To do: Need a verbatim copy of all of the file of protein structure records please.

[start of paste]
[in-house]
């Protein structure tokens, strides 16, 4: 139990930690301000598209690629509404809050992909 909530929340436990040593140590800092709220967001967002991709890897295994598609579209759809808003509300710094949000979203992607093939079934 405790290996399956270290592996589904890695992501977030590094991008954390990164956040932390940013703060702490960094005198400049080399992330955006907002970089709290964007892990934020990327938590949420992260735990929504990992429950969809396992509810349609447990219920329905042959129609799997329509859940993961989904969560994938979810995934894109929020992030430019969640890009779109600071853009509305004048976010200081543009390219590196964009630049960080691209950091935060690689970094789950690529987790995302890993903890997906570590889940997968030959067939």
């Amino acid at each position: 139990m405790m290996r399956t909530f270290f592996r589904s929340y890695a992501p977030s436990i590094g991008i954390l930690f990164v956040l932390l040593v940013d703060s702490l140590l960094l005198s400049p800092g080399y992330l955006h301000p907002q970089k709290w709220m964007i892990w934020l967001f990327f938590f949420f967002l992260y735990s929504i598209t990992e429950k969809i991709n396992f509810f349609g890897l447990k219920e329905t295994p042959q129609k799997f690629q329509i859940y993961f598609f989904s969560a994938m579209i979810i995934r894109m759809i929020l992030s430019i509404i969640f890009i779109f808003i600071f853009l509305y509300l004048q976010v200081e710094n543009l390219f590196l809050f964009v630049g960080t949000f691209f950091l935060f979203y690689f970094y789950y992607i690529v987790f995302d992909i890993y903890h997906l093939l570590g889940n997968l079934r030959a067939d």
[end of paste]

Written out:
[in-house]
């Protein structure tokens, strides 16, 4: 139990930690301000598209690629509404809050992909 909530929340436990040593140590800092709220967001967002991709890897295994598609579209759809808003509300710094949000979203992607093939079934 405790290996399956270290592996589904890695992501977030590094991008954390990164956040932390940013703060702490960094005198400049080399992330955006907002970089709290964007892990934020990327938590949420992260735990929504990992429950969809396992509810349609447990219920329905042959129609799997329509859940993961989904969560994938979810995934894109929020992030430019969640890009779109600071853009509305004048976010200081543009390219590196964009630049960080691209950091935060690689970094789950690529987790995302890993903890997906570590889940997968030959067939």
């Amino acid at each position: 139990m405790m290996r399956t909530f270290f592996r589904s929340y890695a992501p977030s436990i590094g991008i954390l930690f990164v956040l932390l040593v940013d703060s702490l140590l960094l005198s400049p800092g080399y992330l955006h301000p907002q970089k709290w709220m964007i892990w934020l967001f990327f938590f949420f967002l992260y735990s929504i598209t990992e429950k969809i991709n396992f509810f349609g890897l447990k219920e329905t295994p042959q129609k799997f690629q329509i859940y993961f598609f989904s969560a994938m579209i979810i995934r894109m759809i929020l992030s430019i509404i969640f890009i779109f808003i600071f853009l509305y509300l004048q976010v200081e710094n543009l390219f590196l809050f964009v630049g960080t949000f691209f950091l935060f979203y690689f970094y789950y992607i690529v987790f995302d992909i890993y903890h997906l093939l570590g889940n997968l079934r030959a067939d």